Give Bullies A Boo

A mother was heartbroken. There she was talking explicitly about her pain and anguish in front of the TV reporters. As a way of protecting her privacy, she wore a white surgical mask to hide her identity. Even so, the cameras were able to zoom in on her and capture the sadness in her eyes. It was written all over her face. What’d happened? Why was she so upset? It’s a call no parents will ever want to receive. An episode no parents will ever want to go through in their life. In an apparent suicide attempt, her teenage son was seen jump out of the school building to kill himself. Fortunately, he didn’t die at the scene. But he was seriously injured to the lower part of his body as later announced by hospital. School did all they could – called an ambulance. He was quickly taken to a hospital emergency department for an urgent treatment. His mother rushed to the ward to be by his bed side, watch him fighting for his life. The hospital setting, the medical staff running around, No, it wasn’t one of prime-time soap operas, it was a real news on TV last week in Taiwan. Believe or not, his self-harm didn’t come as a surprise to anyone. Why not? He’d been known for being a victim of bullying both on line and on the school yard for a while. In that, his school has been criticized for not acting early enough to prevent this preventable tragedy.

To add insult to injury, his mother was suggested by school to file the case as an accident as opposed to a suicide attempt, so that it’d give the case a valid reason for the insurance claim. Then on the get-well card sent to him following the incident, there was an insensitive message coming from his teacher calling his act as stupid. Also, on that there were a couple of anonymous short messages believed to be written by the bullies. Those three little words “Get well soon” were a bit cold comfort. That’s all they have to say. They didn’t sound sincere nor genuine. Perhaps driven by fear, pressure or public outcry, they didn’t even have the decency to put their names down. From this, we can see words hurt, sometimes words can kill. This is a case got reported by the media and brought to light. No one would argue it’s an isolated one. But imagine how many cases are out there that haven’t been uncovered? We just don’t know. But one thing for sure, the number won’t be zero.

So, how did he become an easy, soft target for bullying among his peers? Why did he get picked on? When I heard of the reason, I was dismayed and appalled. The types of bullying he had to endure were staggering. He was subjected to names calling (sissy) that followed him everywhere, systematic intimidating, teasing and harassing taking place in the school’s change room. His gentle soul and persona got him into trouble. The trouble lies in the fact he didn’t fit the stereotypes of dominant men which are deeply ingrained in our world – something that’s been passed down generation after generation and to this day, there’re still signs of reinforcing it. I don’t see anything wrong with portraying men as a strong character, but it needs to have a balance. Strength comes in many shapes and forms. If you look around, chances are the strongest people you’ve ever come across aren’t those who appear to be the loudest, but the calmest.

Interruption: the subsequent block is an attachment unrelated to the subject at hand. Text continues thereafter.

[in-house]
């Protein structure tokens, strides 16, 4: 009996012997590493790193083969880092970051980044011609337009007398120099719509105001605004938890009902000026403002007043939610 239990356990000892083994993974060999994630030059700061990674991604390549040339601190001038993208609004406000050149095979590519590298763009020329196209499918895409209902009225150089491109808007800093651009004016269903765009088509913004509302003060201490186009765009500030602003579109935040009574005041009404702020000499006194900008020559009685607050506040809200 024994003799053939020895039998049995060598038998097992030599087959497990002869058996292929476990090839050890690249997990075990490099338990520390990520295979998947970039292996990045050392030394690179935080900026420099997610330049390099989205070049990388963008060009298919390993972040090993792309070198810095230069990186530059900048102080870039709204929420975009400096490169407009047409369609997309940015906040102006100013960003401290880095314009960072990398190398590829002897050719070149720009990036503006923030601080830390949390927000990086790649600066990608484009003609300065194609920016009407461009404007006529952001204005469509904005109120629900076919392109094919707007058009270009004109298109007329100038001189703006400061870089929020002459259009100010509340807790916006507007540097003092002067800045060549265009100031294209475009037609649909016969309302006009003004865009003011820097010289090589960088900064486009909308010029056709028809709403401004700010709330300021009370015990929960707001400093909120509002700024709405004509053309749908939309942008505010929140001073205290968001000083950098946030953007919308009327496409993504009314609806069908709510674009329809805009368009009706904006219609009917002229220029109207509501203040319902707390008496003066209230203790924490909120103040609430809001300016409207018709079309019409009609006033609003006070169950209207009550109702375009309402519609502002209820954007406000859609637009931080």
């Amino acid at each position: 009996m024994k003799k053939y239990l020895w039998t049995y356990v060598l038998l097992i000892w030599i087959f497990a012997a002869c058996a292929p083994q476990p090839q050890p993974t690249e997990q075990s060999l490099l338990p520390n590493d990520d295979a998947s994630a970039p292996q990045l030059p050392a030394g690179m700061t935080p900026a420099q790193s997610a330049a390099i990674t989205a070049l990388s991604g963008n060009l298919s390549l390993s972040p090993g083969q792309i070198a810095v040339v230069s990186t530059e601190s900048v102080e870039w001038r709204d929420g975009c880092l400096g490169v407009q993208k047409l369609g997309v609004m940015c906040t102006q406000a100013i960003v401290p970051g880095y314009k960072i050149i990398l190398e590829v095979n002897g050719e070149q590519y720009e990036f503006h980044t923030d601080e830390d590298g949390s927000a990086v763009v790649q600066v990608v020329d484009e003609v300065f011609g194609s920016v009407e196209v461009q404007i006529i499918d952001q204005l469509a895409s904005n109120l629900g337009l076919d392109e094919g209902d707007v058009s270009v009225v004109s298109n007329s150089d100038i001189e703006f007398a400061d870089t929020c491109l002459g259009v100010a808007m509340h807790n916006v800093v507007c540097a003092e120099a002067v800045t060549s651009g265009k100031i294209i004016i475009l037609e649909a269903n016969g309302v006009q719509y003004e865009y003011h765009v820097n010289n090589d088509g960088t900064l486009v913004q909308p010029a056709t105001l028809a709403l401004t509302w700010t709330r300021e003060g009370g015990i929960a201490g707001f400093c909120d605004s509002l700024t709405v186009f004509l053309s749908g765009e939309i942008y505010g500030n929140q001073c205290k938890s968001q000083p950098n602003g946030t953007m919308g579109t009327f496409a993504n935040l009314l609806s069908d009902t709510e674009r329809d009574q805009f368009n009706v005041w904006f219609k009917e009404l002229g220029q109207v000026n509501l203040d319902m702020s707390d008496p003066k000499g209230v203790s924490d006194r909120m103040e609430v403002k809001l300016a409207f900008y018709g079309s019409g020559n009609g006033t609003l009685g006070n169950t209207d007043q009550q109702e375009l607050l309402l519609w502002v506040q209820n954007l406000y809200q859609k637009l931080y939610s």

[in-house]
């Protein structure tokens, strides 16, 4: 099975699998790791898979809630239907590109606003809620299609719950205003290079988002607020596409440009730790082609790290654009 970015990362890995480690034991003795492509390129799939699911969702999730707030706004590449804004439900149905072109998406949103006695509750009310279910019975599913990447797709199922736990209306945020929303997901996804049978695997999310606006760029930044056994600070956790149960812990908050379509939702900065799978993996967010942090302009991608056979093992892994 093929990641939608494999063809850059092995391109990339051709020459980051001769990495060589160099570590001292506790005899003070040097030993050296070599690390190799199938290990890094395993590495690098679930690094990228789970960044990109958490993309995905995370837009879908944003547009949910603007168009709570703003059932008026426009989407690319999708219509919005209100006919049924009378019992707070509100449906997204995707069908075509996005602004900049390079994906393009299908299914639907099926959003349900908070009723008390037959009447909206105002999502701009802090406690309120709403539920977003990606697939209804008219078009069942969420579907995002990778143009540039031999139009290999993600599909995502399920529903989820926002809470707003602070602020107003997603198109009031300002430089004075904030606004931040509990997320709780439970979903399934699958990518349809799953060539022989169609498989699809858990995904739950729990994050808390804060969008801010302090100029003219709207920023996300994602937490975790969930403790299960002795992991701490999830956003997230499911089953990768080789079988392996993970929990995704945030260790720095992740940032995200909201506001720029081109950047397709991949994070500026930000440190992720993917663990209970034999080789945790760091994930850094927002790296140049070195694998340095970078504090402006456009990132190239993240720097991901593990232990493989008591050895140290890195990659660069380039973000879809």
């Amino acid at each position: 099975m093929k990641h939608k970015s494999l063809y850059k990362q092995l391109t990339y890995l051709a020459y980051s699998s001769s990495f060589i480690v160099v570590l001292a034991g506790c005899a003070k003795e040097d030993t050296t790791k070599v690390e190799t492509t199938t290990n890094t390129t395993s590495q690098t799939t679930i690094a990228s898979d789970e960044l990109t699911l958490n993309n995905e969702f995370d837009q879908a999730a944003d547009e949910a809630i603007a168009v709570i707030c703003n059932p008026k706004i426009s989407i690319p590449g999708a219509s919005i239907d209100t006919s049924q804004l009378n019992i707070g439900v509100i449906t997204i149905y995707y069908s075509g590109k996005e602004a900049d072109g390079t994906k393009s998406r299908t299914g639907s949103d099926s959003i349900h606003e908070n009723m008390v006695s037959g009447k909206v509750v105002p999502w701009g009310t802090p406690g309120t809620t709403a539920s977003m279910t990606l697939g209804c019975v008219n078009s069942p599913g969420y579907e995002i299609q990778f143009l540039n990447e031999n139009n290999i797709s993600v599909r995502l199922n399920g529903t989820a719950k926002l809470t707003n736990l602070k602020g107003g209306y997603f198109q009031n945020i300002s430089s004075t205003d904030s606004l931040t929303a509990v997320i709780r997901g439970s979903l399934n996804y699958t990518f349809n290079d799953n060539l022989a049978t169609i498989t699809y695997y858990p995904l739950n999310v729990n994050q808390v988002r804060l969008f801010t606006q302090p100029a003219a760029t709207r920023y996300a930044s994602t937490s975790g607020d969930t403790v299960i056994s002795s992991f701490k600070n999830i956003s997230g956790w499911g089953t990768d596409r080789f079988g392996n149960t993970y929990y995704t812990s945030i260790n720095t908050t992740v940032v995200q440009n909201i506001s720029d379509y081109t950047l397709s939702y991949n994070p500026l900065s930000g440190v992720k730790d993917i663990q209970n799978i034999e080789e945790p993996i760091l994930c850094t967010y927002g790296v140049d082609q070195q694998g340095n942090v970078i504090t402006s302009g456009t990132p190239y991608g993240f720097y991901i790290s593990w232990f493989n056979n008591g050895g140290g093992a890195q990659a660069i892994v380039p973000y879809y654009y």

Relatively, weeks ago a news feed on my Facebook posted by SBS (Special Broadcasting Services) Australia, got me thinking long and hard on the subject. It was about a small school boy called Mitchell who went to the TV studio – a debate forum “Insight” telling the host and a group of audience about how he stood up to a bully and told this kid to stop being mean to his friend. Mitchell’s bravery and courage won him much admiration and applause from many viewers, but it shouldn’t just end there. Our schools, our workplaces and every corners of our society need more friends like Mitchell. We all can be the next Mitchell in our own tiny way. Remember 3 S’s to eradicate the bullying – See something, say something, stop something. That’s all it takes. Interestingly, what Mitchell discovered about the bully and shared it on the show was: the bully felt threatened when being confronted by him. Deep down bullies are weak, once their bad behaviours are interrupted, they lose power and the edge over other people.

Why do I feel so strongly about this topic? Because I’m no stranger to bulling. Growing up, I used to be that little boy got bullied a lot at school. Back then, the term for bullying didn’t even exist. That Taiwanese teenager’s ordeal resonated with me on a personal level which prompted me to write this post. I survived, a long time ago. Many people did, as well. But some did not. They went to extremes to end their own lives to end the pain they could no longer bear. Bullying is like bacteria. If the environment is “right” for them, it’ll become a breeding ground for them to proliferate, they will do just that – spread. If we foster the environment that’s supportive and inclusive, bullies will have no place to cling on to.

Last, as this post draws to a close, I thought I’d ask: What advice would you give to the teenage self? For me, I’d tell myself: Strive to be the best version of yourself, embrace your differences and stay weird!

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